A year has already passed since Rodrigo R. Duterte took office as the Philippines’ 16th president.
While there are many ways to assess a president’s first year in power, we focused on measurable indicators that can be compared with those of past presidents, namely, Fidel Ramos, Joseph Estrada, Gloria Macapagal Arroyo and Benigno “Noynoy” Aquino III.
First, we considered the number of executive orders (EOs) and laws that he signed. Duterte signed the least number of EOs and laws compared to other presidents, including Aquino, who, fairly or unfairly, is considered as some sort of a slacker. This is potentially worrisome. While Duterte likes to promise a lot of things in his speeches, nothing will get done until he issues the pertinent orders.
Second, we took at look at the peso-dollar rate, which is a big factor in determining consumer prices. Many of the items we consume or produce are made of imported components, whose price goes up or down depending on the foreign exchange rate. Under Duterte’s first year, the peso fell 6.8 percent, the worst first-year record among the past presidents.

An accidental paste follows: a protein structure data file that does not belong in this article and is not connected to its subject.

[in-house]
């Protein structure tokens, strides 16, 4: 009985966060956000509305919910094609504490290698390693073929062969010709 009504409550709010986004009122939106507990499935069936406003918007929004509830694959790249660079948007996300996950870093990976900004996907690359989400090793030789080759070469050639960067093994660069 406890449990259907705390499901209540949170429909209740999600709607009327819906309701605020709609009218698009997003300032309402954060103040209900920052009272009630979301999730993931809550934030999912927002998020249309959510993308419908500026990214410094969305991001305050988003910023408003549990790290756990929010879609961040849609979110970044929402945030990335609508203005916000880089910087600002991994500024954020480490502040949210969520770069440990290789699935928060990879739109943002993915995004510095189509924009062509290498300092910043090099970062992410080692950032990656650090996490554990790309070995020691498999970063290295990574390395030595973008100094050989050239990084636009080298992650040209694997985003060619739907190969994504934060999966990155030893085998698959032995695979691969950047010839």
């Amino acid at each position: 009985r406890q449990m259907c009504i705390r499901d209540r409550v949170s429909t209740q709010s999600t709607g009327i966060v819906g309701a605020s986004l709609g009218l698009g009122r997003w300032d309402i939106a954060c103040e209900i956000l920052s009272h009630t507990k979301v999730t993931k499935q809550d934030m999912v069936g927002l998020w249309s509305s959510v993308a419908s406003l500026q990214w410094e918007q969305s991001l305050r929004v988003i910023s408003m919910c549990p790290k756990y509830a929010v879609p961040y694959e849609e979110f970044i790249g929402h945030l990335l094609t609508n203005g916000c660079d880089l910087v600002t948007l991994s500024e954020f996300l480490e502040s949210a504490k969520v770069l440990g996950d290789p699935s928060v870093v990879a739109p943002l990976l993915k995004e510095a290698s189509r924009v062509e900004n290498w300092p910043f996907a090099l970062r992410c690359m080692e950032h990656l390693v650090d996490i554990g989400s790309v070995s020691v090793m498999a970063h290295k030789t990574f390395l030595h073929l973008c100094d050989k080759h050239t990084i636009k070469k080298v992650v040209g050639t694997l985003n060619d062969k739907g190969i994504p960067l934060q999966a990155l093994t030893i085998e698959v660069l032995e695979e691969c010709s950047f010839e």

Third, we examined the 91-day Treasury Bill rate, which is used in setting lending rates, one of the major costs of doing business. The closely watched T-Bill rate rose 31.8 percent since Duterte came to power, again the worst first-year record compared to the past four presidents.
Lastly, we looked at the Philippine Stock Exchange Composite Index (PSEi), an indicator of business sentiment. Fortunately, this is still up though by just a slight 0.6 percent, putting Duterte’s record right in the middle. Though some of Duterte’s actions have hurt some mining and gaming stocks, his economic managers’ efforts to ramp up infrastructure spending has generally been positive for investor sentiment.
Pauline Macaraeg is Entrepreneur PH's data journalist. Follow her on Twitter @paulinemacaraeg